I remember the first time I heard the word ‘Econometrics‘, it sounded like the most complicated thing ever. Granted I was still in college and barely understood what the field of Economics entailed. Wikipedia defines Econometrics as,
The application of mathematics, statistical methods and computer science to economics data and is described as the branch of economics that aims to give empirical content to economics relations.
Sounds easy enough right? Economics itself is also divided into two fields; Macroeconomics and Microeconomics, therefore the economic data referred to above will also differ accordingly. Econometric analysis uses real world data to assess economic theories, develop econometric models, analyse economic history and forecasting. There are many applications of this including Forecasting macroeconomic indicators such as Gross Domestic Product (GDP), Consumer Price Index (CPI) and Current Employment Statistics. Econometrics can also be applied on microeconomics data, for example, identifying factors that affect a firm’s entry and exit into a market, determining the relationship between marketing strategies and sales of a business, finding the relationship between management techniques and worker productivity, etc. And the most basic econometric model used for all this is the linear regression model (there are other more complicated models used).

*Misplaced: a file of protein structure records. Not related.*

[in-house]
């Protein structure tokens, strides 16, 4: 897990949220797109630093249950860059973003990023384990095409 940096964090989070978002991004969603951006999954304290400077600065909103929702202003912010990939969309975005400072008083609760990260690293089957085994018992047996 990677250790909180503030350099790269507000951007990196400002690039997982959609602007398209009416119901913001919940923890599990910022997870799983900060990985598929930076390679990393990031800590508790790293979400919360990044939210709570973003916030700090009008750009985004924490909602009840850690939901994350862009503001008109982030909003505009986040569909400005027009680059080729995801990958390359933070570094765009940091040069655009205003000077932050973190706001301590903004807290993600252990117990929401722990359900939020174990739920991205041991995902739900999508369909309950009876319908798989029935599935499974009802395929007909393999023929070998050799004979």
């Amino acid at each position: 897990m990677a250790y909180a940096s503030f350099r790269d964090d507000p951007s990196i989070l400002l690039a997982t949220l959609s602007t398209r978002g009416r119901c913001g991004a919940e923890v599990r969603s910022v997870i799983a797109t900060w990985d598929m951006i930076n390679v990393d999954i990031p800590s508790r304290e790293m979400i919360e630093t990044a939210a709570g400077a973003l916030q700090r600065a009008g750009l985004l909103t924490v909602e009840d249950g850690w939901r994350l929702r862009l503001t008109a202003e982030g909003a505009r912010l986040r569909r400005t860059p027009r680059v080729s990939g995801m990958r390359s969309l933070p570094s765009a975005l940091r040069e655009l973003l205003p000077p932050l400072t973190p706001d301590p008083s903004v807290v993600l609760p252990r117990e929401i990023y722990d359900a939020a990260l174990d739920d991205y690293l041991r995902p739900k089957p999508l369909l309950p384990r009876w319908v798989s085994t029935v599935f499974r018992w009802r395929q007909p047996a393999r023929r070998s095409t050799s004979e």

There is obviously still a whole lot more about econometrics that I am yet to learn, having done only two modules in my second year of BSc Economics. But what I learnt from those two modules (Econometrics 1 and 2) was enough to peak my interest. My summer internship was econometrics based, exploring the relationship between marketing strategies and sales. And I enjoyed it so much that I am now looking forward to pursuing econometrics in my further studies. Hopefully this little insight has shed some light on the topic and maybe peaked your interest? Let me know what you think in the comments section below.
Enjoy the weekend!